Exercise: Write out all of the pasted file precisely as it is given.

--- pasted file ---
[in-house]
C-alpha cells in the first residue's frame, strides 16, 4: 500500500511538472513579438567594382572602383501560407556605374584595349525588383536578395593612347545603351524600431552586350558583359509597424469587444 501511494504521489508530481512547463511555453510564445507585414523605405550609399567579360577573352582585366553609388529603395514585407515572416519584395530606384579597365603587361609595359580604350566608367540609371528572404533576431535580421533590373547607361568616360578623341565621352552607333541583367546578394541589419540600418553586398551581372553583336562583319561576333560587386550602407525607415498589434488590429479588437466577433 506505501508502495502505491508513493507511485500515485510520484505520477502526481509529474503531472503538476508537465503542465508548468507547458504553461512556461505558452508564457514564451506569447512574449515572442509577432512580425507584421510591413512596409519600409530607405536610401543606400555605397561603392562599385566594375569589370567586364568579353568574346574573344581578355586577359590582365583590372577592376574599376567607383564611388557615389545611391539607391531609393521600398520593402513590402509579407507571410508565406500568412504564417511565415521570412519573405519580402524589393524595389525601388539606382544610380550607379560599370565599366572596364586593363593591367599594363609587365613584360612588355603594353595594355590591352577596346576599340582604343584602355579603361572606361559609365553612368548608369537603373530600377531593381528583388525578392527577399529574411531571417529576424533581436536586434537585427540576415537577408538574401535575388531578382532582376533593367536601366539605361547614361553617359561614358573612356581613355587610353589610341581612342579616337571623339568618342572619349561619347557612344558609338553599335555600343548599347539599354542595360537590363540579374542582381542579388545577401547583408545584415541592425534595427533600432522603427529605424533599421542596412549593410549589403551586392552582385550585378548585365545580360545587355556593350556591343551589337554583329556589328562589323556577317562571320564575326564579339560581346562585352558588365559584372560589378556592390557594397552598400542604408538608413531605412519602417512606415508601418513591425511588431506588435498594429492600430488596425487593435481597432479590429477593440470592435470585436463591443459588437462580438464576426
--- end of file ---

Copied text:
[in-house]
C-alpha cells in the first residue's frame, strides 16, 4: 500500500511538472513579438567594382572602383501560407556605374584595349525588383536578395593612347545603351524600431552586350558583359509597424469587444 501511494504521489508530481512547463511555453510564445507585414523605405550609399567579360577573352582585366553609388529603395514585407515572416519584395530606384579597365603587361609595359580604350566608367540609371528572404533576431535580421533590373547607361568616360578623341565621352552607333541583367546578394541589419540600418553586398551581372553583336562583319561576333560587386550602407525607415498589434488590429479588437466577433 506505501508502495502505491508513493507511485500515485510520484505520477502526481509529474503531472503538476508537465503542465508548468507547458504553461512556461505558452508564457514564451506569447512574449515572442509577432512580425507584421510591413512596409519600409530607405536610401543606400555605397561603392562599385566594375569589370567586364568579353568574346574573344581578355586577359590582365583590372577592376574599376567607383564611388557615389545611391539607391531609393521600398520593402513590402509579407507571410508565406500568412504564417511565415521570412519573405519580402524589393524595389525601388539606382544610380550607379560599370565599366572596364586593363593591367599594363609587365613584360612588355603594353595594355590591352577596346576599340582604343584602355579603361572606361559609365553612368548608369537603373530600377531593381528583388525578392527577399529574411531571417529576424533581436536586434537585427540576415537577408538574401535575388531578382532582376533593367536601366539605361547614361553617359561614358573612356581613355587610353589610341581612342579616337571623339568618342572619349561619347557612344558609338553599335555600343548599347539599354542595360537590363540579374542582381542579388545577401547583408545584415541592425534595427533600432522603427529605424533599421542596412549593410549589403551586392552582385550585378548585365545580360545587355556593350556591343551589337554583329556589328562589323556577317562571320564575326564579339560581346562585352558588365559584372560589378556592390557594397552598400542604408538608413531605412519602417512606415508601418513591425511588431506588435498594429492600430488596425487593435481597432479590429477593440470592435470585436463591443459588437462580438464576426